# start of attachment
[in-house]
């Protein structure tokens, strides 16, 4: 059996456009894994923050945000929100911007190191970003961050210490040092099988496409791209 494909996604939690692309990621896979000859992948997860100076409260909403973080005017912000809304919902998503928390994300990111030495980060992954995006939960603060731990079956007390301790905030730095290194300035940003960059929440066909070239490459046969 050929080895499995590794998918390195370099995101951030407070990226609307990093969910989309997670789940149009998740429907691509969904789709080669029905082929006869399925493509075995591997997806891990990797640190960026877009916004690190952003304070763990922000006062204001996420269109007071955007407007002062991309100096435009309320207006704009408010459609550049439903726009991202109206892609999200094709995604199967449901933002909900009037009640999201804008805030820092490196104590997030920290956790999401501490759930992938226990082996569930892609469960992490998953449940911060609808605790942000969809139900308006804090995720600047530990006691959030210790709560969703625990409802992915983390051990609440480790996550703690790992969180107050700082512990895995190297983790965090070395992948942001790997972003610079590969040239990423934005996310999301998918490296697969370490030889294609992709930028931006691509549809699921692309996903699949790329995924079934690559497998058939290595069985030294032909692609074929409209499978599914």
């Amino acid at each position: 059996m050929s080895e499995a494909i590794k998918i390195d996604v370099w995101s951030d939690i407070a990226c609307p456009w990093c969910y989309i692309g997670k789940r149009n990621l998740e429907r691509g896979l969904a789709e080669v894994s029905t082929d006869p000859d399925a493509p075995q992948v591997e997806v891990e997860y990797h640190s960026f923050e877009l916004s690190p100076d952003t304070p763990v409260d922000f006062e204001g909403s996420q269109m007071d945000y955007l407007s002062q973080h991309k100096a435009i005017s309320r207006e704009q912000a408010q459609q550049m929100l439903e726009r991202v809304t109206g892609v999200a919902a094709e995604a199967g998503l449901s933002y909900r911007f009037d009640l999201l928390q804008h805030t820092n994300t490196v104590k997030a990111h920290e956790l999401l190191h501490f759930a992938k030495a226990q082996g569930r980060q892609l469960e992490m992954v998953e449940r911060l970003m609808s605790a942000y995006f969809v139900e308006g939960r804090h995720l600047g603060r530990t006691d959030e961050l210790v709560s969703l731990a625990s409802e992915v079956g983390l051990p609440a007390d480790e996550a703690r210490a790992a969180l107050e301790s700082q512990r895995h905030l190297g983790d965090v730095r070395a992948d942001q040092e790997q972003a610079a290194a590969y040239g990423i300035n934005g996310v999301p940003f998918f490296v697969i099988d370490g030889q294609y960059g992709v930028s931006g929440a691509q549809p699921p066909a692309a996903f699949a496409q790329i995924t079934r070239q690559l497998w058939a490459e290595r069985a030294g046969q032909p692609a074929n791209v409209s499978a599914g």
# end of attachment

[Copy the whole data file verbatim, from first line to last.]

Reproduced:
[in-house]
């Protein structure tokens, strides 16, 4: 059996456009894994923050945000929100911007190191970003961050210490040092099988496409791209 494909996604939690692309990621896979000859992948997860100076409260909403973080005017912000809304919902998503928390994300990111030495980060992954995006939960603060731990079956007390301790905030730095290194300035940003960059929440066909070239490459046969 050929080895499995590794998918390195370099995101951030407070990226609307990093969910989309997670789940149009998740429907691509969904789709080669029905082929006869399925493509075995591997997806891990990797640190960026877009916004690190952003304070763990922000006062204001996420269109007071955007407007002062991309100096435009309320207006704009408010459609550049439903726009991202109206892609999200094709995604199967449901933002909900009037009640999201804008805030820092490196104590997030920290956790999401501490759930992938226990082996569930892609469960992490998953449940911060609808605790942000969809139900308006804090995720600047530990006691959030210790709560969703625990409802992915983390051990609440480790996550703690790992969180107050700082512990895995190297983790965090070395992948942001790997972003610079590969040239990423934005996310999301998918490296697969370490030889294609992709930028931006691509549809699921692309996903699949790329995924079934690559497998058939290595069985030294032909692609074929409209499978599914």
């Amino acid at each position: 059996m050929s080895e499995a494909i590794k998918i390195d996604v370099w995101s951030d939690i407070a990226c609307p456009w990093c969910y989309i692309g997670k789940r149009n990621l998740e429907r691509g896979l969904a789709e080669v894994s029905t082929d006869p000859d399925a493509p075995q992948v591997e997806v891990e997860y990797h640190s960026f923050e877009l916004s690190p100076d952003t304070p763990v409260d922000f006062e204001g909403s996420q269109m007071d945000y955007l407007s002062q973080h991309k100096a435009i005017s309320r207006e704009q912000a408010q459609q550049m929100l439903e726009r991202v809304t109206g892609v999200a919902a094709e995604a199967g998503l449901s933002y909900r911007f009037d009640l999201l928390q804008h805030t820092n994300t490196v104590k997030a990111h920290e956790l999401l190191h501490f759930a992938k030495a226990q082996g569930r980060q892609l469960e992490m992954v998953e449940r911060l970003m609808s605790a942000y995006f969809v139900e308006g939960r804090h995720l600047g603060r530990t006691d959030e961050l210790v709560s969703l731990a625990s409802e992915v079956g983390l051990p609440a007390d480790e996550a703690r210490a790992a969180l107050e301790s700082q512990r895995h905030l190297g983790d965090v730095r070395a992948d942001q040092e790997q972003a610079a290194a590969y040239g990423i300035n934005g996310v999301p940003f998918f490296v697969i099988d370490g030889q294609y960059g992709v930028s931006g929440a691509q549809p699921p066909a692309a996903f699949a496409q790329i995924t079934r070239q690559l497998w058939a490459e290595r069985a030294g046969q032909p692609a074929n791209v409209s499978a599914g």